IHOP Livestreamed Some Pancakes on a Beach and It’s the Brand’s Top Social Video Ever

Flapjacks, seagulls and a bearded guy go viral

Headshot of Christine Birkner

Summer's here, and that means it's time for tropical vacations, and, courtesy of IHOP, tropical pancakes and quirky Facebook Live videos to promote them.

On June 9, IHOP ran its first Facebook Live videos to tout its new Paradise Pancakes, which come in flavors like strawberry passion fruit, banana macadamia nut and pineapple upside down. "Setting up a Facebook livestream that's about enjoying the pancakes in a paradise environment was a perfect way to involve our guests, as opposed to just posting a picture of the pancakes," said Kirk Thompson, svp of marketing at IHOP.

The three videos were minimalist. Three stacks of flapjacks appeared on a table on a beach, with no sound except light rolling waves in the background.

"It was about the pancakes being the hero. It's a great way to spotlight the pancakes, play up the paradise theme, and not be overly promotional. It lets everyone focus on the pancakes, and then interact with them," Thompson said.

Occasionally a flock of seagulls flew by, and various props—a beach cooler, a pot of coffee—entered and exited the shots.

"People commented and said, 'Oh that's a green screen. Maybe it's on an endless loop like the Matrix.' So, we interacted with it," Thompson said. "We put a coffee mug on the table, we made sure trucks went by with surfboards on them, or people would walk toward the ocean to make it obvious that they weren't walking into a green screen."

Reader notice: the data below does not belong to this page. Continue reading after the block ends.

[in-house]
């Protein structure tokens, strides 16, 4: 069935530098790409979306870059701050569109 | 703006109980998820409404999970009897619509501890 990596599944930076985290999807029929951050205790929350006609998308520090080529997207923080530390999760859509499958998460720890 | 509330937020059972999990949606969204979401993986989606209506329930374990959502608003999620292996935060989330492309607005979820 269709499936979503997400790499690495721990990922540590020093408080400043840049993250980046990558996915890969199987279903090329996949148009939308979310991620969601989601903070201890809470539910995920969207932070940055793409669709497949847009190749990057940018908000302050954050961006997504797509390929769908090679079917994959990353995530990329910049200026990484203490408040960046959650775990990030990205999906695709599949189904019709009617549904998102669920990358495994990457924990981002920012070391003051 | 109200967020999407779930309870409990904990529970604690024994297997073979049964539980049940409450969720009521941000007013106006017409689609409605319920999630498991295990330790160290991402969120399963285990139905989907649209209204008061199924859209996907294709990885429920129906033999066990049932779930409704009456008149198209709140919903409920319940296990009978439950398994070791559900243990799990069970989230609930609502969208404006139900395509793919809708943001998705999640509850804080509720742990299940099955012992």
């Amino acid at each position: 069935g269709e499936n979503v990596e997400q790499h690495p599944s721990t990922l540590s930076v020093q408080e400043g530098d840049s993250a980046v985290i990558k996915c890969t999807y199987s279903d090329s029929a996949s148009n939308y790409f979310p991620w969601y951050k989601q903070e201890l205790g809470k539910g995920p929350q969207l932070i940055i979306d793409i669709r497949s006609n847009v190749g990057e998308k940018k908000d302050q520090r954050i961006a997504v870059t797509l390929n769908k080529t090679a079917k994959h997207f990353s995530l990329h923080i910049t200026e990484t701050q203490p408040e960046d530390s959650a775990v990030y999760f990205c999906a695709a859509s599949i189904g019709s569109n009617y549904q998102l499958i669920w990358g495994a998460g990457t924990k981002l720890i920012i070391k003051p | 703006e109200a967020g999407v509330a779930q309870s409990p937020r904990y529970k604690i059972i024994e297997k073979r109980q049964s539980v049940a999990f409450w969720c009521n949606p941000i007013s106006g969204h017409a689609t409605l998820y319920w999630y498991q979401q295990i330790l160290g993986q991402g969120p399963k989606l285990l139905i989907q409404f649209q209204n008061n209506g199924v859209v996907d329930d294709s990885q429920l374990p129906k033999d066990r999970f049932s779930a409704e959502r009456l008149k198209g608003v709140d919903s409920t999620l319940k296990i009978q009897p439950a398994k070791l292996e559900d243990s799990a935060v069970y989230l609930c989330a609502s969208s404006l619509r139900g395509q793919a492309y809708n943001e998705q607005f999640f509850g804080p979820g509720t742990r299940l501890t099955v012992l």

At the end of one of the videos, a man with a beard pops in to take a bite of one of the pancakes, then quickly disappears. Fans watching the video naturally began commenting on "Beard Guy." One said, "Do we get to know beard guy's name or is he forever IHOP Beard Guy?" and another, "Beard Guy lives under the table: confirmed."

"Everything we did across the course of the livestream that was beyond the pancakes generated an unbelievable response," Thompson said. "The beard guy generated a response; the seagull was an enormous piece of conversation; so was the pouring of coffee. We were surprised by the amount of comments each stream got."

With 385,000 video views, the effort was IHOP's top-performing social video to date, and the company plans to do more Facebook livestreams in the future. "We had a captive audience for 171,000 minutes. We also had a high volume of comments indicating intent to visit IHOP, so, mission achieved," Thompson said.

The effort is part of a larger promotion for the pancakes, he added. "It wasn't intended to be a stunt. It's the start of our promotion: We'll create GIFs; we'll create more content. It's a great step for us to take our social media past social posts, and make it much more about engaging in those real moments with our guests."

IHOP's other social efforts have included Snapchat filters, sending personalized Twitter messages to fans, and a social media war room for National Pancake Day in March. The brand has made a bigger investment in digital and social, which act as parallels to its TV messaging, Thompson said.

"Digital and social is a much richer, robust environment for us. The immersive experience of Facebook Live brought a lot of attention to the pancakes, and to the personality of the brand. We get so much brand love back from our fans and followers, and the best way we know to participate in social are in ways that are fun."

But if you want to visit the tropical paradise that was featured in the videos, you're out of luck. "We can't disclose the tropical location," Thompson said. "I have to protect those VIP pancakes. They're vacationing in privacy."

@ChristineBirkne christine.birkner@adweek.com Christine Birkner is a Chicago-based freelance writer who covers marketing and advertising.